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GP flu jab remuneration kept at £10 while locums added to eligible list

flu vaccine syringe

Locum GPs are now part of the cohort eligible for free flu vaccination under the updated flu DES published today, which also retained the item-of-service fee for practices at £10.06 per dose.

It comes as GPs have raised concerns that delivery of the programme will be more expensive than usual due to infection control measures to mitigate the spread of coronavirus.

The updated contract reflects changes to the national programme including this year’s expanded cohort announced in July.

However, the document, agreed by NHS England and the BMA’s GP Committee, also lists locum GPs under those eligible for the free jab.

It said that practices should deliver the jab ‘in sufficient time’ to protect patients ‘before the virus starts circulating’ and aim to complete the programme by the end of November.

However, it added that practices should schedule delivery ‘to match vaccine supply’ and that there may be ‘additional advice’ from Public Health England ‘if there are issues with vaccine supply’ during the flu season.

The document said: ‘Vaccination should be given in sufficient time to ensure patients are protected before the virus starts circulating. 

‘Practices should aim to schedule their immunisation services to match vaccine supply and complete vaccination by the end of November, where possible. ‘

It added: ‘Practices will be expected to meet the national ambitions for all patient cohorts as given in the annual flu letter.’

The DES also reiterated that the programme may be extended in November and December to include patients aged between 50 and 64, ‘subject to vaccine supply and after existing eligible groups have been prioritised’.

It said that the ‘phased eligibility’ of this cohort will be ‘formally announced later in the flu season’ and that these patients are not eligible for vaccination under the programme until announced.

It added: ‘Each year group will be considered separately, but an announcement of an extension may relate to just one year group or more than one year group. 

‘Decisions to extend to a specified year group or groups will have followed normal authorisation process for these decisions and will then be published, together with the start date for the extension, and communicated to GP practices via the primary care bulletin.’

The BMA’s GPC ‘will be informed ahead of an announcement’, it said.

Dr Mark Sanford-Wood, BMA GPC deputy chair, said: ‘The priority for practices at the moment is to ensure patients who are currently eligible for vaccinations receive them.

‘If this group is extended as announced earlier this year, then this will come later in the season, and the Government and NHSE/I need to work with the BMA and practices to ensure they are given adequate time to prepare ahead of any further announcement.’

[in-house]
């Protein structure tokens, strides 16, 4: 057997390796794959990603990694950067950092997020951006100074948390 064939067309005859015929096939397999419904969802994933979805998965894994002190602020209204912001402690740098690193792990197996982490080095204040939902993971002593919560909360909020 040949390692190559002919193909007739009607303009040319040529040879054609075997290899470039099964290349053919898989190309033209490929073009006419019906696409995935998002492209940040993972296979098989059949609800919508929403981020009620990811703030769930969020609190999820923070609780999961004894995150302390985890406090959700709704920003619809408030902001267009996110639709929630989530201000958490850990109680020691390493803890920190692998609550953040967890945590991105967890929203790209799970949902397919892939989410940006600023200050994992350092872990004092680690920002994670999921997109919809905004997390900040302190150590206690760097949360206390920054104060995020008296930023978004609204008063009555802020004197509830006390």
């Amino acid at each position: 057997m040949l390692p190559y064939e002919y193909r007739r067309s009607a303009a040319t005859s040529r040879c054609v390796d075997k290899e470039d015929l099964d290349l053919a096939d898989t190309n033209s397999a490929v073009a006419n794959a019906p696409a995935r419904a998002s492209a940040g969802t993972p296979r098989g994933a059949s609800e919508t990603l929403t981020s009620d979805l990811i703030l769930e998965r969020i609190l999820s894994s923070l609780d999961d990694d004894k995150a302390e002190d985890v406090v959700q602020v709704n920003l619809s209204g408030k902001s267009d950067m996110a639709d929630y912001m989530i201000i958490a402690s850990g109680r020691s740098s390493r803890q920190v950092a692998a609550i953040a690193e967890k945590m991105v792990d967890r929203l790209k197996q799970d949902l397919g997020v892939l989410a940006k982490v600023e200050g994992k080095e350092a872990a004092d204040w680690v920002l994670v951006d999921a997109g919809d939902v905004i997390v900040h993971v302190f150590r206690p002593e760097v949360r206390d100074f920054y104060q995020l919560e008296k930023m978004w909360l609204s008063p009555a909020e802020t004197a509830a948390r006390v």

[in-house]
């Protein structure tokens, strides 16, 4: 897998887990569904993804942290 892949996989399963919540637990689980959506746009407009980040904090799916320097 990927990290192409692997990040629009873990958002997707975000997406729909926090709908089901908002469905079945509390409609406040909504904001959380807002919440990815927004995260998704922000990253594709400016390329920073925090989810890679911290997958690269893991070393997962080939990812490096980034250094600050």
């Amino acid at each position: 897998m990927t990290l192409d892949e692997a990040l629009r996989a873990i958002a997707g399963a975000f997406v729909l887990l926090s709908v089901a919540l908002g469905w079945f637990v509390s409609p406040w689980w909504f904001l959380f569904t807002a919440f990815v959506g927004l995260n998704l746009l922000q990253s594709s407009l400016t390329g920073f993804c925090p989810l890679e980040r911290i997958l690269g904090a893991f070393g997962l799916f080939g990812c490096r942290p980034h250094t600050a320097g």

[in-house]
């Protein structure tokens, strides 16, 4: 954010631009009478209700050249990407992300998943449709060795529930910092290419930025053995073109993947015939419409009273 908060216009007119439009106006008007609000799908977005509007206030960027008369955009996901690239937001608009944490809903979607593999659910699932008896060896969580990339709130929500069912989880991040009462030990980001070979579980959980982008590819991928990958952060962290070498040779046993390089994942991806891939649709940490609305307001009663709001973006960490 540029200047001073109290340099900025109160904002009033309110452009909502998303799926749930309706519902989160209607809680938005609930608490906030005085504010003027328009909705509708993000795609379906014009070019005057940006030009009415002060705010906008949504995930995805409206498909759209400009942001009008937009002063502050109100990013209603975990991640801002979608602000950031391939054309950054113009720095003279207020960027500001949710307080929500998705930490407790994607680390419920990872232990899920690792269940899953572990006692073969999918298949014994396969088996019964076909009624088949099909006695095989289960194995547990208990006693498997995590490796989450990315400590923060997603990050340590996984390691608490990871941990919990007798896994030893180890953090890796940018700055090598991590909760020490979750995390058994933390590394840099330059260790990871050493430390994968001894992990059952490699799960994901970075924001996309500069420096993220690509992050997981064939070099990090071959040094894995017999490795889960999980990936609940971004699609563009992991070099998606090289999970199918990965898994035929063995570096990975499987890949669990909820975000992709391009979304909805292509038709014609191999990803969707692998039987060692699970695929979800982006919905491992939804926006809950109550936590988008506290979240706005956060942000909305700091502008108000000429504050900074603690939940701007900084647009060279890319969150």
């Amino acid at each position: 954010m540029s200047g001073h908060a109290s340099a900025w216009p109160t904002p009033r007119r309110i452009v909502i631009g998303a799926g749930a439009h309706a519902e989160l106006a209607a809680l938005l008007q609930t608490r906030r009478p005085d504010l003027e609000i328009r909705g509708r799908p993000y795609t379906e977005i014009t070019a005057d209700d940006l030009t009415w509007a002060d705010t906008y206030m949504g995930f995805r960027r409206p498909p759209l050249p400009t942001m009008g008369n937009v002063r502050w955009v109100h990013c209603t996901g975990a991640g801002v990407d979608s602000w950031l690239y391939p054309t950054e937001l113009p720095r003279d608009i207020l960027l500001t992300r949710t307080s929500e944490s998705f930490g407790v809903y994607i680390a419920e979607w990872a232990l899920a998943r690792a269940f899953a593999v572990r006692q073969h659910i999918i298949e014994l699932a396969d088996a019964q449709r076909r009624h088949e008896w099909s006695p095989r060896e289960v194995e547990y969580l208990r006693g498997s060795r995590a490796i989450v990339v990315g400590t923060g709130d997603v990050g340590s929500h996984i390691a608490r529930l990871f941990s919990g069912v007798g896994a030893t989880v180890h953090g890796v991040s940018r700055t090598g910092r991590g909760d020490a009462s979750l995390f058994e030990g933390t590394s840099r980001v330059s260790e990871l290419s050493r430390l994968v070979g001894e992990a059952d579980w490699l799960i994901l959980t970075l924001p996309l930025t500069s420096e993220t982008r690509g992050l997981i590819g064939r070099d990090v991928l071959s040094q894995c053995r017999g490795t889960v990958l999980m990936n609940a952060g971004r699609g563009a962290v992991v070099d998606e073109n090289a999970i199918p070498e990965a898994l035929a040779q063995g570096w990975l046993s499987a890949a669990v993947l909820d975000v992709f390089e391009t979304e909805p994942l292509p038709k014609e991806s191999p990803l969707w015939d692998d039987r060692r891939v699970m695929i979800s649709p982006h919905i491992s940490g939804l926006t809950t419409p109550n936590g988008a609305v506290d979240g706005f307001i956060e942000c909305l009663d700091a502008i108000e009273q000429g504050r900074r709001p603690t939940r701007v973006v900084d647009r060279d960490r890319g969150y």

He added: ‘We’re expecting more guidance to support practices delivering this year’s programme very soon.’

The document added that practices must ensure they offer the jab to ‘all eligible patients’, including via a ‘proactive’ call and recall for those considered ‘at-risk’ as well as a ‘proactive’ call for those not considered at-risk ‘with the aim of maximising uptake’.

It said practices should ‘make all reasonable effort’ to ensure eligible patients who are ‘physically unable to attend the practice’ are vaccinated, although it stopped short of explicitly recommending home visits.

It said: ‘Where the patient or parent/guardian where appropriate has indicated they/their child wish to receive the vaccination but it is physically unable to attend the practice (for example is housebound) the practice must make all reasonable effort to ensure the patient is vaccinated.’

Meanwhile, GP practices must record patient ethnicity as part of updated flu DES for the 2020/21 vaccination programme.

The DES said practices must make ‘at least’ one attempt to gather patients’ ethnicity data as part of the programme.

It said: ‘Practices must include within at least one written communication (including letters and SMS text messages) offering vaccination to eligible patients, a request that the patient advises the practice of their ethnicity status if they have not previously provided this information to the practice and where provided by the patient or their carer, the practice must record the ethnicity information in the patient record.’

It added that GPs should deliver pneumococcal vaccinations to eligible patients ‘throughout the year’ rather than alongside the flu programme ‘until further notice’, due to ‘supply constraints’.

It said: ‘Due to vaccine supply constraints, practices are requested to vaccinate eligible patients throughout the year rather than in line with the seasonal influenza vaccination programme to ensure a consistent flow of vaccine availability throughout the year.’

According to the document, the flu programme is set to run from 1 September 2020 to 31 March 2021 – although practices should aim to complete delivery by the end of November.

Practices will be invited to participate by their CCG by 7 September and all those who take part must respond to commissioners ‘no later than 14 September’, it added.

It comes as health secretary Matt Hancock has this week been urged to stop unhealthy competition between GPs and pharmacists over flu jabs.

And last week, the Government launched a consultation that suggested that the workforce that can administer vaccines, including for flu and potentially Covid-19, be significantly expanded.

This year, NHS England is targeting 75% uptake of flu vaccinations in at-risk groups, as well as those aged over 50, shielded patients and their households and all school year groups up to Year 7.

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